By Janae Reinhardt, Guest Writer
“Why are we all poor?” — this was the primary question panelists posed during Monday’s Higher Education, Lower Debt panel.
This event, hosted by Students of the Left, welcomed Pacific Lutheran University students and faculty into Anderson University Center room 133 and allowed attendants to raise any and all questions regarding the outstanding weight of student debt that recent and upcoming college graduates carry.
The expert panel included sociology Assistant Professor Laura McCloud, adjunct music professor Jane Harty and Alliance for a Just Society representative Jason Collette.
Harty began by providing an informative handout highlighting some statistics related to student debt. She spoke about her experiences on where her own student debt as well as her children’s debt has left her.
“I can’t afford to retire,” Harty said. “Not many will be able to.”
As stated on the Jobs With Justice handout, the Department of Education has a portfolio of $1.1 trillion in student loans and holds enough assets to be one of the country’s 10 largest banks. However, it lacks the capacity required to manage the assets effectively.
A major problem students and panelists all touched on is how government assistance is labeled and presented to students. Many felt as though the reality of debt is diminished through terms such as “aid” and “gift” that are associated with student loans.
“Loans are not aid,” McCloud told attendants. “I’m cool with loans, but I’m not cool with them being labeled something they’re not.”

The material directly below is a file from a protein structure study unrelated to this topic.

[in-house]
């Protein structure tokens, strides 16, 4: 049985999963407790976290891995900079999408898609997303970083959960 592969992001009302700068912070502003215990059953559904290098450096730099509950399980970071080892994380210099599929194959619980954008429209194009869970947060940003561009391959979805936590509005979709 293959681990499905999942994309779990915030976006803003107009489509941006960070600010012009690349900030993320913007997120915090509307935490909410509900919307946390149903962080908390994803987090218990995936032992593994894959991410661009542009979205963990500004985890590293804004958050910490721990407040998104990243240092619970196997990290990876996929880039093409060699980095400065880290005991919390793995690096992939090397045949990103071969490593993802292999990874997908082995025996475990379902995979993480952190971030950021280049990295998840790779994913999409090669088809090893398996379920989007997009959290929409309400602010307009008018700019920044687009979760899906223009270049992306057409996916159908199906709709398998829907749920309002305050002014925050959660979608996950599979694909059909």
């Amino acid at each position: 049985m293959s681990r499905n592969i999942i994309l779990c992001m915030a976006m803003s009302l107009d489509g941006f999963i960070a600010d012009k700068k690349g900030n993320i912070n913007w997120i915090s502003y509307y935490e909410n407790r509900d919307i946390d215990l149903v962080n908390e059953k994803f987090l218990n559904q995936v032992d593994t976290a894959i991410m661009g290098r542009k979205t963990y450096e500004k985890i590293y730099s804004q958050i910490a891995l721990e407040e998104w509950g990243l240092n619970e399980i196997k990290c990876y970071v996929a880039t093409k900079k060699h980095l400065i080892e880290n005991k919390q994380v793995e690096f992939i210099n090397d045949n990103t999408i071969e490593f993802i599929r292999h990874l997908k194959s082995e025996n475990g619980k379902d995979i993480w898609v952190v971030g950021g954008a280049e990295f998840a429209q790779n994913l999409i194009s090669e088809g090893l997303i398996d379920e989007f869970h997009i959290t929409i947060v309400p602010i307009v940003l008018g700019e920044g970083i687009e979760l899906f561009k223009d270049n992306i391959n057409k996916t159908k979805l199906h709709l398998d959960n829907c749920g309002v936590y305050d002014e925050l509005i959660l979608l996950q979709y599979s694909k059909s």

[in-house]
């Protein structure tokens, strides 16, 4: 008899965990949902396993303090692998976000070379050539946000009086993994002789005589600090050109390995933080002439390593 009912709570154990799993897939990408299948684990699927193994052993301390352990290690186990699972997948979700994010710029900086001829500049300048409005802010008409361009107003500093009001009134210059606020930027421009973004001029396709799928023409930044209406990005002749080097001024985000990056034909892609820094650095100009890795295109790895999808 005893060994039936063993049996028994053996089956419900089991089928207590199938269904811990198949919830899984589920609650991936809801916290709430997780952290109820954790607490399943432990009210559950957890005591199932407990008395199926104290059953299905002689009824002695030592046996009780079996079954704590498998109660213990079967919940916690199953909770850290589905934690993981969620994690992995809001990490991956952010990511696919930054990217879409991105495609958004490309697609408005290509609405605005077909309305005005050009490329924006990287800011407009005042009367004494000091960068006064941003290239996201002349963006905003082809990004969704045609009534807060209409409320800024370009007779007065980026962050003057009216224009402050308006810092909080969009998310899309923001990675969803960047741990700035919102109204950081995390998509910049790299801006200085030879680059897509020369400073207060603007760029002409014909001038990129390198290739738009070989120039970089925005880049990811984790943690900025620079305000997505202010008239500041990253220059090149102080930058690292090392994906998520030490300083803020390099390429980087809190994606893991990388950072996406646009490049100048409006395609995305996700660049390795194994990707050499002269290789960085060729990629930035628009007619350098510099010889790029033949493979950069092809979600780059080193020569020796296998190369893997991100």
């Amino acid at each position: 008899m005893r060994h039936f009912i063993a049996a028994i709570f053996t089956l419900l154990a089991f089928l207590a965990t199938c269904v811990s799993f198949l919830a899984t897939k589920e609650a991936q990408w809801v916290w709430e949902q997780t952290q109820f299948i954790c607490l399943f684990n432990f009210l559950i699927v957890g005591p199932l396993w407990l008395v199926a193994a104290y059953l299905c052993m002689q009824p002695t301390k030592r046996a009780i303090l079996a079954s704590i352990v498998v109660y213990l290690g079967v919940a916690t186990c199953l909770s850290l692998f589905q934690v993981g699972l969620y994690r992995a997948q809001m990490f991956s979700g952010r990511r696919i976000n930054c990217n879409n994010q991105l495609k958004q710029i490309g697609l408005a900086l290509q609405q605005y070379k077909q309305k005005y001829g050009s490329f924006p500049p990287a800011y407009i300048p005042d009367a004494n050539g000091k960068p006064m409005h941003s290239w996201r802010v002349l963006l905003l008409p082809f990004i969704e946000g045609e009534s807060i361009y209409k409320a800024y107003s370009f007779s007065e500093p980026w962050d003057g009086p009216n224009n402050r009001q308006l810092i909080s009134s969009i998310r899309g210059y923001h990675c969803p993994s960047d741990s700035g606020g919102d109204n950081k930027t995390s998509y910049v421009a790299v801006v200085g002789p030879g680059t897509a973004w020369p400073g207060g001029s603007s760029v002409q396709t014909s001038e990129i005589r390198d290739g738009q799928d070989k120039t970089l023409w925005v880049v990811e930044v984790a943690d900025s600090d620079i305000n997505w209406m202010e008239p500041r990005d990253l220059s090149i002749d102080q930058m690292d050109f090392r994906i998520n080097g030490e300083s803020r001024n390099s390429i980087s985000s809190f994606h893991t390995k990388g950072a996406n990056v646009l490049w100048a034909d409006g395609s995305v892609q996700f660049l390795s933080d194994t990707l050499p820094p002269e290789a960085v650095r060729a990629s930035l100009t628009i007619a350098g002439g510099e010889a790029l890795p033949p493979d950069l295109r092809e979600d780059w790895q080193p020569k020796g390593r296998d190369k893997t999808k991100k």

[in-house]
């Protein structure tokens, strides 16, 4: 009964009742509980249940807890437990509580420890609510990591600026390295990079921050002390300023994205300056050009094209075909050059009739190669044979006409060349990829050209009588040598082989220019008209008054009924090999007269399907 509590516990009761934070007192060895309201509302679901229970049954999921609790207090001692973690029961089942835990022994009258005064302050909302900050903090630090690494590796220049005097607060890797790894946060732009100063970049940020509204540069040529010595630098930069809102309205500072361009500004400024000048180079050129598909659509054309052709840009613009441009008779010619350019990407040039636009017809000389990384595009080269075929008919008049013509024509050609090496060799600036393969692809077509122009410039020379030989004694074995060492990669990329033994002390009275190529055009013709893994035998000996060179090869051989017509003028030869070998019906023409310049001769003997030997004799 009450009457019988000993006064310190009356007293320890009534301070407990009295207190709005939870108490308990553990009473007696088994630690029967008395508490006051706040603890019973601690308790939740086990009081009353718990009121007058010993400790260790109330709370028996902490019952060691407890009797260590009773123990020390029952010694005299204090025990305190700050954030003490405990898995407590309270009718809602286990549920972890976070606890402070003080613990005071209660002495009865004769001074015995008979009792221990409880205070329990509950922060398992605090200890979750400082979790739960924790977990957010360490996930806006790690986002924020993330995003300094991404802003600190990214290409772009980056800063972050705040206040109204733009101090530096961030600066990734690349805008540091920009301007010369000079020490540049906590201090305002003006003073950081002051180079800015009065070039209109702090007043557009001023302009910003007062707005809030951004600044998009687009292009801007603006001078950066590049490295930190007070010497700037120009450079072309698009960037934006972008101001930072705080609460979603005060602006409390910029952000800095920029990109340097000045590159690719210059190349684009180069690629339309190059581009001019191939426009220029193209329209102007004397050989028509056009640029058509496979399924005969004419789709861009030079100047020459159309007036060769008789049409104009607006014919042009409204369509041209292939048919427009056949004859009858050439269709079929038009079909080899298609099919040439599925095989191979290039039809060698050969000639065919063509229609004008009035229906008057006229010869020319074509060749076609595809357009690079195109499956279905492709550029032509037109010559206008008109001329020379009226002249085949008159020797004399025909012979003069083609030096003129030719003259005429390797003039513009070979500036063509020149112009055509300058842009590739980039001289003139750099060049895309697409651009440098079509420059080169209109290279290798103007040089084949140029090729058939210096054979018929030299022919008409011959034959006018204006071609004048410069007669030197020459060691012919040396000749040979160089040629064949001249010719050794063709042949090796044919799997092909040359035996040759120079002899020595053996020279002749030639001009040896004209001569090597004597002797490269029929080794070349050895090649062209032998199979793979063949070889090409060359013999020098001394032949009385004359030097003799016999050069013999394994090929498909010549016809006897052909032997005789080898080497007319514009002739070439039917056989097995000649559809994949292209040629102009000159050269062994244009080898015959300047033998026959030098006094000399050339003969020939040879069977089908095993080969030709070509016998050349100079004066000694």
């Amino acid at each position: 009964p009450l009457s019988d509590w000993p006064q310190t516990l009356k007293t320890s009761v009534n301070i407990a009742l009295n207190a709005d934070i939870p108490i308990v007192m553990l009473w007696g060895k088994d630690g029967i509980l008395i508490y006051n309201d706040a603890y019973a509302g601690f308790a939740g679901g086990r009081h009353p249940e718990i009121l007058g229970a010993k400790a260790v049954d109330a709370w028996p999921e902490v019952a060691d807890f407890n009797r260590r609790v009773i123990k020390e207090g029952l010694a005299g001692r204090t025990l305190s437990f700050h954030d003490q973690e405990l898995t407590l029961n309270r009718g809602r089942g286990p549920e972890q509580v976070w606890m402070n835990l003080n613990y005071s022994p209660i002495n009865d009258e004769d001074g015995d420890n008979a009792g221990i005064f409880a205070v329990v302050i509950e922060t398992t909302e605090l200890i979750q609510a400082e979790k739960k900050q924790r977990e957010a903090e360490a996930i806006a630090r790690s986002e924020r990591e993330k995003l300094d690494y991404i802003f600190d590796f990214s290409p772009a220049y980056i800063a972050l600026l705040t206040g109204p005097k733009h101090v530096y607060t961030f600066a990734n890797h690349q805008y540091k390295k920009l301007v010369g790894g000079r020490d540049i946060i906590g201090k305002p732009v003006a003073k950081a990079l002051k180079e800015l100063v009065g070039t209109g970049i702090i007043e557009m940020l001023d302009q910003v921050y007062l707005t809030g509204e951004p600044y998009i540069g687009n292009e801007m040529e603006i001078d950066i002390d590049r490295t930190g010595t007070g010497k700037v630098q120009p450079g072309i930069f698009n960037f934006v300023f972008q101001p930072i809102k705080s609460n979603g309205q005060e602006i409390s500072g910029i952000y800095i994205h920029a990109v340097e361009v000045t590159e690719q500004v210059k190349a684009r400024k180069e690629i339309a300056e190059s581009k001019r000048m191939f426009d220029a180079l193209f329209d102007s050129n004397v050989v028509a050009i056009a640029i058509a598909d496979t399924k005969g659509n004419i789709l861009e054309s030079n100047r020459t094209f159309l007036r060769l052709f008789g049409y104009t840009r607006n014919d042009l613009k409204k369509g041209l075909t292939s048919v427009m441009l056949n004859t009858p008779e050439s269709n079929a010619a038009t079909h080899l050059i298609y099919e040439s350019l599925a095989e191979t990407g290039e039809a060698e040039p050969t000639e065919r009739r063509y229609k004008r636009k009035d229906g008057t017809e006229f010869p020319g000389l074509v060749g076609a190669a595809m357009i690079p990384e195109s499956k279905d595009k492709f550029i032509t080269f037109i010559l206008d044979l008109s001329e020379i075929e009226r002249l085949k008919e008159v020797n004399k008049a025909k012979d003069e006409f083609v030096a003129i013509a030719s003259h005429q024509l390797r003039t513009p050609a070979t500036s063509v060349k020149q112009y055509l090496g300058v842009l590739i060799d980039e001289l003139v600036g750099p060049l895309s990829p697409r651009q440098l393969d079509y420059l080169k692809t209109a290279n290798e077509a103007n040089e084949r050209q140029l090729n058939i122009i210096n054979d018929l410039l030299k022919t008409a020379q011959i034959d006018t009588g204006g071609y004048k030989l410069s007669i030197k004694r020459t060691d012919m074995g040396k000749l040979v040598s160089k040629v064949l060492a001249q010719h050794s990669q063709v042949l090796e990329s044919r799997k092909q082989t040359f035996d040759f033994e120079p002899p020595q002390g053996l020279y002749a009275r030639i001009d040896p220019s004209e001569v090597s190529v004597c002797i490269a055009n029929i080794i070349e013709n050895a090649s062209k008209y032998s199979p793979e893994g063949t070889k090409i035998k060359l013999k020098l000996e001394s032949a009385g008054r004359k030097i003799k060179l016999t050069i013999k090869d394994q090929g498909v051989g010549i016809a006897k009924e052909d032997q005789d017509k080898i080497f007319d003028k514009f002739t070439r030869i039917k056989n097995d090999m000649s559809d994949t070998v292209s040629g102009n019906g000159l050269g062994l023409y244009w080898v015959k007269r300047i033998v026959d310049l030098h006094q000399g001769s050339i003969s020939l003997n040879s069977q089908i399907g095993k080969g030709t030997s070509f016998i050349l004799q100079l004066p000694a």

Attendants learned the average debt a PLU student graduates with is $31,320.
In response to that statistic, one student in attendance asked, “What can we do tangibly to lobby for students who are stuck with this debt?”
Panelists agreed that raising awareness is key in making progress toward resolving the issue concerning high student debt.
“Get organized,” Collette suggested.
Kristin Plaehn, the senior adviser to President Krise, attended the panel to gain insight on the issue from the perspectives of faculty and students.
She stressed the importance of students finishing their degrees in 4 years, or two years if a transfer student. She cautioned that if students take more than the 4-year or 2-year average attaining a degree, students will cease to receive various student aid provided by PLU and may have to turn to expensive loans to cover tuition costs.
“Just finish out,” Plaehn said. “If not, you’ll have all of the same student debt without a degree to show for all of your hard work.”
Another student in the audience asked about the increase in PLU tuition and questioned whether or not increases can be halted.
“If you raise the cost of tuition, raise the amount of scholarship money,” Harty said. “Make it fair, because right now, it just isn’t.”
First-year Kalina Springer said she appreciated the panel and hopes students entering college will come to have better access to information similar to what the panel offered.
“I know a lot of students don’t have a college fund,” Springer said. “I think that high school students should have access to panels like this. We shouldn’t be waiting until we’re already in debt to think about debt.”
At the closing of the panel, junior Carly Brook, a member of Students of the Left, called attendants into action and invited them to join in on the People Over Profit Solidarity March that happened at 5:30 p.m. yesterday in Red Square.
The march was open to all PLU students as well as the public and focused on demands for justice for student debt, immigration reform and workers rights.
“We’re all in this together,” Brook said. ◼︎